In part one of The 3 Things I Wish I’d Known When I Became a Caregiver series, I shared that caregiving is a marathon, not a sprint. Setting priorities and re-evaluating activities that are either no longer feasible nor support your overall wellbeing is key to being able to go the distance while caring for a loved one. Trying to maintain all aspects of your previous life while taking on additional caregiving responsibilities will most likely set you up for burn out. I remember feeling like I was the only one who could fulfill all my obligations: my job, caregiving for both my children and parents, etc., I had no idea how or what to delegate or let go of.
The secret to juggling everything is outlined in Part 2, “Creating a Village of Support”.
Have you ever noticed that your friends often reflect your current stage in life? When I was a young professional, most of my friends were too. Then, when I was married, I had more couple friends. Eventually, I realized that many of my friends had children the same ages as mine. Although some friends may remain steady throughout our life’s junctures, I suspect it is only natural to be drawn to individuals who are sharing similar life experiences. I was well into my caregiving journey when I realized that I had few, if any, friends who were also caregivers. Although my existing network of friends was very supportive, I became painfully aware that listening to me worry, stress and agonize about my situation month after month and year after year could not be pleasant for them. Yet meeting new people with my already overwhelmed schedule seemed unreasonable. Gathering with fellow caregivers was one of the best decisions I have made on my caregiving journey, even though I did it unwittingly. I joined a support group, admittedly begrudgingly at first. The last thing I wanted to do was spend what little free time I had listening to other people’s sad situations. What I didn’t anticipate was all that I would learn and gain from these monthly sessions… Suggestions for how to deal with difficult situations (like how to tell your dad he can’t drive anymore and later how to coax him in the shower when he would refuse). They also freely shared resources such as adult day programs and volunteer services that allowed me to have breaks from caregiving, so I could recharge, or even work! They also gave me the gift of not feeling so alone. Carrying so many responsibilities can feel heavy and isolating but being part of a larger group on similar journeys made me feel connected and lightened my load. Instead of feeling isolated because friends didn’t invite us to dinner anymore, I learned about Memory Cafés. Memory Cafes are gatherings for those with dementia and their family caregivers where they enjoy dinner in an environment that accepts outbursts and table etiquette others may find uncomfortable. The group has evolved over the years, but I never would have imagined the many benefits of belonging to a good support group. I feel privileged to have such an incredible circle of friends now, many of whom I never would have met if we didn’t share the unfortunate predicament of having a loved one with dementia.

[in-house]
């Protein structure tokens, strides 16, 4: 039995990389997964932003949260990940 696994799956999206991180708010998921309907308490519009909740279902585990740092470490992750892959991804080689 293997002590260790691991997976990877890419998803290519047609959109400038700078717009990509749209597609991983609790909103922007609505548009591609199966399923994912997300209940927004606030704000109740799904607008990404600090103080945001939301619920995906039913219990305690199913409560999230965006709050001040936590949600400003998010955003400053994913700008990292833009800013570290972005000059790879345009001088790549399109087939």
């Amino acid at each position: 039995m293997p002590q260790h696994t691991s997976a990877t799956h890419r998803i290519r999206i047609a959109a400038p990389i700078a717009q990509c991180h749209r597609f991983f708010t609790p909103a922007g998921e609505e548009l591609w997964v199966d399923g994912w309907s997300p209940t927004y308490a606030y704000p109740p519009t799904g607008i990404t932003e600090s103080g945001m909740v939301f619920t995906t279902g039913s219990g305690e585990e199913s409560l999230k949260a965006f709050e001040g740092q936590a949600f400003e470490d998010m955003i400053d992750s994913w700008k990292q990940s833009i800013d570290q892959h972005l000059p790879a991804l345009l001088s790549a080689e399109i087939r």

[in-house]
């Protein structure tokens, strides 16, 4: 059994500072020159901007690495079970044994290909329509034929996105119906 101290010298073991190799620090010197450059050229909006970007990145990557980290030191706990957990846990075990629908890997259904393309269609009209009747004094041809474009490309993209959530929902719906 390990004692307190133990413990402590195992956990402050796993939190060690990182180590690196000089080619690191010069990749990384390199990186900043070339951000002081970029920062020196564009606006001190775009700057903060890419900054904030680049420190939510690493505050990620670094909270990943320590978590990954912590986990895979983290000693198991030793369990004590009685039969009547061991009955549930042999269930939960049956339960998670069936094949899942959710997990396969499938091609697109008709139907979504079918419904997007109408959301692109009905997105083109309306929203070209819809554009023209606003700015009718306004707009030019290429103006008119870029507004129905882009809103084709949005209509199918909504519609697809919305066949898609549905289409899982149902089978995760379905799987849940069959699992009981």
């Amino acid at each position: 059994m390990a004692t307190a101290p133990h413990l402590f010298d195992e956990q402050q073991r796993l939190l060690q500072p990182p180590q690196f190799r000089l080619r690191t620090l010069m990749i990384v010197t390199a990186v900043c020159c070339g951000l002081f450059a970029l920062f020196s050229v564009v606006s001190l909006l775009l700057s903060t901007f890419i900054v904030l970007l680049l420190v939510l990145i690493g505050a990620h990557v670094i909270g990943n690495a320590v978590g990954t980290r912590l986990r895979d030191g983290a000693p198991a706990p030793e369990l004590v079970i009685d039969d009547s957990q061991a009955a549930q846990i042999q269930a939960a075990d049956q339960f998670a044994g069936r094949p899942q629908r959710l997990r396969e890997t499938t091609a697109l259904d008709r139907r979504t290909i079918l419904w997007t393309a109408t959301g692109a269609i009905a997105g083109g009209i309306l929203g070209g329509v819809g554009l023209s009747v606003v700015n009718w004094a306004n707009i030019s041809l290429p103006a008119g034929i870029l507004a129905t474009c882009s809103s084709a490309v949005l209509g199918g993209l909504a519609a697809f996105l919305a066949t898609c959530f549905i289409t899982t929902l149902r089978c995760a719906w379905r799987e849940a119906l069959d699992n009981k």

I’ve also come to understand that although specific paths vary, there is a fairly predictable route someone with dementia travels. I recall thinking that once your loved one is diagnosed with a progressive cognitive impairment, we left each doctor’s appointment with only a follow up appointment and perhaps a prescription. No road map or further navigation. Enter a good Aging Life Care Manger who brings experience, knowledge, resources and guidance to assist you. Initially, I didn’t fully understand or appreciate the job of a Care Manager, but I have come to value them as an integral role in my village of support. A Care Manager is an expert who helps families manage immediate challenges as well as create a plan, whether your goals include aging in place or exploring appropriate senior living communities. Although it’s unfortunate that most Care Manager’s fees are not reimbursed by insurance companies, I can tell you that a worthwhile one can actually save you money and headaches. My first experience with one was to be a ‘neutral 3rd party’ to help with my in-laws as we weighed staying in their home with assistance vs. moving into a senior living community (of course, they didn’t feel they needed either). In the end, with her guidance, she helped us see that a senior community would provide them with accessible care and the privacy that was so important to them. Unfortunately, I didn’t further engage her to help us select which community would best meet their evolving needs. They only lived in the place my husband and I suggested for 6 months before one of them required additional care. While I thought I was saving money by not consulting with a care manager, that misstep cost us thousands of dollars in additional care, more community fees, and moving expenses. I didn’t realize all that I didn’t know about navigating the system. Although a Care Manager doesn’t possess a crystal ball to see the future, she can provide you with valuable insight and resources to help ease the burden of feeling it’s all on you and to help you make the best-informed decisions.
Creating a village of support does require a little time, effort and even money – most likely all in short supply, but the benefits and rewards for both your loved one and you are immeasurable.